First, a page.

- Spam should only be eaten in an emergency.
- Store-brand Spam tastes better than name-brand.
- Bits of ash fall deposits explode beautifully on impact.
- Nighttime swimming in sea-urchin infested waters is bad for your feet.
- Duplex cookies are second only to fresh blueberry pie as the ultimate field trip dessert.
- Tuna fish and Duplex cookies do not mix.
- Don't let inebriated underclassmen run off with the satellite phone, even if it does have unlimited minutes. (Especially if it has unlimited minutes.)
- Sitting directly on top of a hot spring usually results in A) burns in inconvenient places or B) bruises from people trying to shove you off the source of warm water.
- In some places, it's good to be a wine snob, because it's cheaper than the beer.
- It is possible to get excellent phone reception while standing on top of an erupting volcano.
- Field clothing is not really appropriate for traversing the lobby of the Bellagio.
- It's not really an illegal border crossing if you're only there for a few minutes.
- Trout is excellent breakfast food.
- Real men don't wear "pink" - they wear "desert rose".
Wednesday, June 11, 2008
Tuesday, June 10, 2008
A note to these people: I don't write this blog so you can waste my time arguing about what I write. There are other blogs out there whose owners will be more than happy to do that. If you're simply trolling for a fight, it's my prerogative to delete your comment. It's my blog. If you have a problem with that, get your own blog or go away.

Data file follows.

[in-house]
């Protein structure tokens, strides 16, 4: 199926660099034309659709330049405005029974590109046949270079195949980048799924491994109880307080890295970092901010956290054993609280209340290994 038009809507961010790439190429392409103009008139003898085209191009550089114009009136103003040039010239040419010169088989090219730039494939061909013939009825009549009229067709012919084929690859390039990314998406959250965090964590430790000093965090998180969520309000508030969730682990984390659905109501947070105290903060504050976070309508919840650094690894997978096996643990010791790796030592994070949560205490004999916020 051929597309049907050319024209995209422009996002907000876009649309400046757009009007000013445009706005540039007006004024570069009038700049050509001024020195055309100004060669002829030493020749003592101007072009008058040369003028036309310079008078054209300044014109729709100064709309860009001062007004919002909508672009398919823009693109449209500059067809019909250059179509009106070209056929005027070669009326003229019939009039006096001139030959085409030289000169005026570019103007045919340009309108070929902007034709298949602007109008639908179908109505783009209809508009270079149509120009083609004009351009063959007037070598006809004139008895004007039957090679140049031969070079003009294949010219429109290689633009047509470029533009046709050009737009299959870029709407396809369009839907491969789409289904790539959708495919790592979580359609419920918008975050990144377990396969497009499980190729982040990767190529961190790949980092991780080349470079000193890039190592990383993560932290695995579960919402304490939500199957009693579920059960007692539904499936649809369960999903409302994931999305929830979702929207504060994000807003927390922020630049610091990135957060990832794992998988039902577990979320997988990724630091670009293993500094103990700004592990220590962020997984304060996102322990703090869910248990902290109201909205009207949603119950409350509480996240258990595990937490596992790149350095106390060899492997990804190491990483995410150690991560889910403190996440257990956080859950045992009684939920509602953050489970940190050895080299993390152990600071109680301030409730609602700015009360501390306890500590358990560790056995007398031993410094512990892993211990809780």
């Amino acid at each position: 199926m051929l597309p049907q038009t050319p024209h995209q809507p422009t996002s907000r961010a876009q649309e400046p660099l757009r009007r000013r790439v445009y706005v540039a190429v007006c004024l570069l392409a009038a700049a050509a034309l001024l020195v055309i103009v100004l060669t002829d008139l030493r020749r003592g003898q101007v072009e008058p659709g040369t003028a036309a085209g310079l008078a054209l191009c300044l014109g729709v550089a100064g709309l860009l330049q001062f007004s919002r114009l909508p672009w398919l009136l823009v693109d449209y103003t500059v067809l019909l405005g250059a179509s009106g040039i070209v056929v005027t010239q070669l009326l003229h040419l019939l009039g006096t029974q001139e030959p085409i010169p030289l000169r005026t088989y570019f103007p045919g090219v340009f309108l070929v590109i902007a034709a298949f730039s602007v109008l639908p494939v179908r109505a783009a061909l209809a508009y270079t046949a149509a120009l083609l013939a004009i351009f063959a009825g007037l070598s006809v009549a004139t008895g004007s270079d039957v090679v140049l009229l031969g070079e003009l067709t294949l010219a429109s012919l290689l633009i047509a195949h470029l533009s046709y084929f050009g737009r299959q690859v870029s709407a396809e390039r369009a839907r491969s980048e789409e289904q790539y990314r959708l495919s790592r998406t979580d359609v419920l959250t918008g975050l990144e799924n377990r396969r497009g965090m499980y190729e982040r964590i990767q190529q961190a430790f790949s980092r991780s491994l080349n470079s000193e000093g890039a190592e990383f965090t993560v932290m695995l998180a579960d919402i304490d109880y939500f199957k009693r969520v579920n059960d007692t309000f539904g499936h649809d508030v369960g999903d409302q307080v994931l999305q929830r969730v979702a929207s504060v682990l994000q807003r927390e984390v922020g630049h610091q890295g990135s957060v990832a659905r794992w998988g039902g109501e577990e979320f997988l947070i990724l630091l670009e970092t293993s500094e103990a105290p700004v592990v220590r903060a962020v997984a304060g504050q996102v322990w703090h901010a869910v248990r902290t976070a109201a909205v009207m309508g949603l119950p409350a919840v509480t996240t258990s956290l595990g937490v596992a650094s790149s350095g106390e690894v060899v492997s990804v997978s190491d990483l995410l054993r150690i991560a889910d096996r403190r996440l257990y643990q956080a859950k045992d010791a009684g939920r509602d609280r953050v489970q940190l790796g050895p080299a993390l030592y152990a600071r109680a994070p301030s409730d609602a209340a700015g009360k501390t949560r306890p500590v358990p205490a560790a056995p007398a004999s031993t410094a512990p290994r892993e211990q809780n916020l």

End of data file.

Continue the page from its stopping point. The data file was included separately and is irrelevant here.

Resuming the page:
Guess I should remember the warning of more experienced denizens of the blogosphere and internet forums: Don't Feed The Trolls.
Monday, June 9, 2008
The quarry where the footprints were discovered in 2003 is located in Mexico's
(Image from the NatGeo website, credited to Silvia Gonzalez, Liverpool John Moores University, United Kingdom.)
There seems to be some confusion between various articles about the ash itself - in another 2005 article, the ash is described as being 1.3 M.Y.O. - far too old for anyone to have created the footprints in it while it was still fresh. The new NatGeo article raises this question, but says that "dating the ash is complicated by the fact that an eruption occurred underwater, said Silvia Gonzalez of Liverpool John Moores University, in the United Kingdom." What's strange is that in the Bristol article, the explanation is this:
"The footprints were preserved as trace fossils in volcanic ash along what was once the shoreline of an ancient volcanic lake. Climate variations and the eruption of the Cerro Toluquilla volcano caused lake levels to rise and fall, exposing the Xalnene volcanic ash layer. Early Americans walked across this new shoreline, leaving behind footprints that soon became covered in more ash and lake sediments. The trails became submerged when the water levels rose again, preserving the footprints."Both quotes were made by Dr. Gonzales, which is somewhat confusing. I don't quite understand why the discrepancy exists, but I suspect that at least one of the articles has fallen victim to some bad editing.